Amazon, the world’s largest online retailer, now offers a feature where Amazon shoppers can connect their Amazon and Facebook accounts. This allows online shoppers to engage in social interactions and consult with others about purchasing decisions.

JC Penney just released an online application to sell back to school clothing to teenage girls. The application allows shoppers to use their web camera to enter a “virtual dressing room,” where they can browse through, try on and buy clothes. If a shopper likes an item she has virtually tried on, she can post a screen shot of herself in the outfit on facebook.

Luxottica, an eyewear company with stores like LensCrafers and Sunglass Hut is using technology to lure shoppers in to their stores. They are introducing a wind tunnel where glasses can be tried on in simulated weather conditions, and have a feature where a person can post photos of themselves onto facebook in different pairs of sunglasses. The store itself is shaped like an eye, and can be accessed like a web page; where the shopper is met by a concierge, told what the store offers, and asked how they would like to interact with the store.

SpendingPulse: 2010 Holiday Season


1. Deloitte - Outlook for Back to School Shopping

2. Deloitte - Back to School Survey PDF

3. NY Times; Luxottica

4.NY Times; JC Penney

5. NY Times; Amazon and Facebook Alliance

6. Forrester Forecast

7. NY Times; July Sales

8. Business Wire 2010 and eBillme


    0 of 8192 characters used
    Post Comment
    • kimh039 profile imageAUTHOR

      Kim Harris 

      7 years ago

      Thanks molometer:) I hadn't thought about it that way before. It is like we've gone back with having things delivered. I have really been aware lately of all the empty strip malls and retail shops going out of business. If we do all our shopping online we really don't need a store front. Good to see you, molometer. I hope all is well:)

    • molometer profile image


      7 years ago from United Kingdom

      Your research and analysis is spot on. There is definitely a trend to more online shopping as has been proven by this years data.

      It is more convenient in many cases to have things delivered. In fact we could say we have turned the clock back as in the early days of retailing most shops would deliver to their customers.

      The more things change, the more they stay the same.

      Great hub all the right buttons pressed. Well done.

    • kimh039 profile imageAUTHOR

      Kim Harris 

      7 years ago

      Thank you nikashi-designs. I created a link to your hub on

      "are brick and mortar retail stores a thing of the past." i update this hub every few months, but still need to do so for Holiday 2012. I think now that as long as the kids had lots of money to spend they were welcome. When the recession came along, kids got less of their parents' disposable income and were no longer welcome. I would imaging shoplifting increased as well. Thanks for stopping by nikashi_desings...appreciate it.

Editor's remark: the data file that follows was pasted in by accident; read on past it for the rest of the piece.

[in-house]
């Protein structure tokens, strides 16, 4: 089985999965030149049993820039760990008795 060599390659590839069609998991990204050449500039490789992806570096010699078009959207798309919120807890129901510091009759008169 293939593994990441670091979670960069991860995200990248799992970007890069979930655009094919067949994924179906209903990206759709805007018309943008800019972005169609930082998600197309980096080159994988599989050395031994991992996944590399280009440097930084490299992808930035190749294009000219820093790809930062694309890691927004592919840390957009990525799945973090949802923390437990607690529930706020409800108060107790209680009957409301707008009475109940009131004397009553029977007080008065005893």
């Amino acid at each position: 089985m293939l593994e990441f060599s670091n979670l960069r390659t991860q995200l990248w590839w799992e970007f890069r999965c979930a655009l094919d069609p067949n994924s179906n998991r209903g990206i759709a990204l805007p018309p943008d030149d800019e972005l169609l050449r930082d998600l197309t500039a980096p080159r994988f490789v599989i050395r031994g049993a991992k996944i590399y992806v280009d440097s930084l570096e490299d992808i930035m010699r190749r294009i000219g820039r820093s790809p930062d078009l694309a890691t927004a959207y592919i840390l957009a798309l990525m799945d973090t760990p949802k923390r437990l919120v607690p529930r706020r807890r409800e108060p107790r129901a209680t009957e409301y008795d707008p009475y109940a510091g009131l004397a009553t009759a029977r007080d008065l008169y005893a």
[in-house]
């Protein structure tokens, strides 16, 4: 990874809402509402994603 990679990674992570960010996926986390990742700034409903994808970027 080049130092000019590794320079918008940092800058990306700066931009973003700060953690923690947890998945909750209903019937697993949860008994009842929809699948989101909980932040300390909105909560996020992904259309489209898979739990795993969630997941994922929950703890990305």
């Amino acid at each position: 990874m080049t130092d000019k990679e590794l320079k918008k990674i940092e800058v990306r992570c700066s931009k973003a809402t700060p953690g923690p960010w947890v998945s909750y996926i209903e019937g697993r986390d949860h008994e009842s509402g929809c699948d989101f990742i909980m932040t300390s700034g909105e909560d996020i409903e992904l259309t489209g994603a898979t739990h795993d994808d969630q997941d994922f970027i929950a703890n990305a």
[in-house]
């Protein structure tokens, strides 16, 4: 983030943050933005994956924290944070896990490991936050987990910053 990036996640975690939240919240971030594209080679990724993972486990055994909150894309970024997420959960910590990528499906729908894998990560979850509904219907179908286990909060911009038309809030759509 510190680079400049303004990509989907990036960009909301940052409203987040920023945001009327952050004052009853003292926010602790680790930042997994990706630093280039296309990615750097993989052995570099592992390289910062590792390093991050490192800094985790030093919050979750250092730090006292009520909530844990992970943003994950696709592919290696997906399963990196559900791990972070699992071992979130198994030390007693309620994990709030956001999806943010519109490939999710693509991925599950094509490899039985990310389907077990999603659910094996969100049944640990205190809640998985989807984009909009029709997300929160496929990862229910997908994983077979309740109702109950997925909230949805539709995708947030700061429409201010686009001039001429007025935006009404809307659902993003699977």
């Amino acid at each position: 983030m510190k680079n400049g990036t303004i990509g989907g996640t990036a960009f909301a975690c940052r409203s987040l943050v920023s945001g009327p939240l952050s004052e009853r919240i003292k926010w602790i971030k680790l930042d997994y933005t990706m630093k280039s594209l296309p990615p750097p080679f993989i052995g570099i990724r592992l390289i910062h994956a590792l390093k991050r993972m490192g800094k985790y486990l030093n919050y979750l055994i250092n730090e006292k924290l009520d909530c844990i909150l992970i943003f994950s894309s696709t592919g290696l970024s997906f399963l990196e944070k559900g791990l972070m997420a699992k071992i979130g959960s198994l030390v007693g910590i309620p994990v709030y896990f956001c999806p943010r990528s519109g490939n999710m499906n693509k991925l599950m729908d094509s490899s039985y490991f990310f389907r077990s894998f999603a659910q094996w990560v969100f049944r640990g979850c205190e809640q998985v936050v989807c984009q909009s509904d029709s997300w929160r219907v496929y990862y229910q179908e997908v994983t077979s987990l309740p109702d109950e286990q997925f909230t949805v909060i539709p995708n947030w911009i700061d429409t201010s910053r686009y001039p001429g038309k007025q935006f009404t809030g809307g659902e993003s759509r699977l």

• profile image


      7 years ago

      Really well researched, actually learned more the second time I read this hub and my brain is working overtime now. I also noticed that many malls are putting age restrictions on visitors but never made the association that maybe this was another way to draw adults into the mall under the premise of accompanying a minor. The numbers are very accurate, slight variations from different reports. Thanks again.

    • kimh039 profile imageAUTHOR

      Kim Harris 

      8 years ago

      Thanks for stopping by to read and comment Giselle Maine. It is interesting how we are incorporating technology into our retail experiences - and other parts of our daily living. It would be imperceptible if we didn't step back and take a look.

    • profile image

      Giselle Maine 

      8 years ago

      Thank you for putting together these observations. I enjoyed hearing about the innovative web-influenced trends from retailers.

    • kimh039 profile imageAUTHOR

      Kim Harris 

      8 years ago

      Interesting! I was listening to the radio news while driving today that recommended Americans move abroad if interested in wealth! India and Brazil were 2 of the countries recommended. Since health care costs have risen so much, it could be that Americans don't have as much disposable income. I wonder if Puerto Rico has socialized health care. Or, it could be we have higher disposable income and even though we spend only 23% on retail, it's still more dollars spent than the 46% of Puerto Rican disposable income. In other words, we might have 1000/mo disposable income and spend 230/mo on retail and someone in Peurto Rico has 200/mo disposable income and spends 100/mo on retail. That wouldn't explain your mall space scenario though. It seems like I read on AOL news this week about a mall overseas that was built, but no one rented space. Send links if you find some. That would be interesting. Thanks doitrightnow!.. ..for the idea and the comment.

    • doitrightnow profile image


      8 years ago from San Juan, PR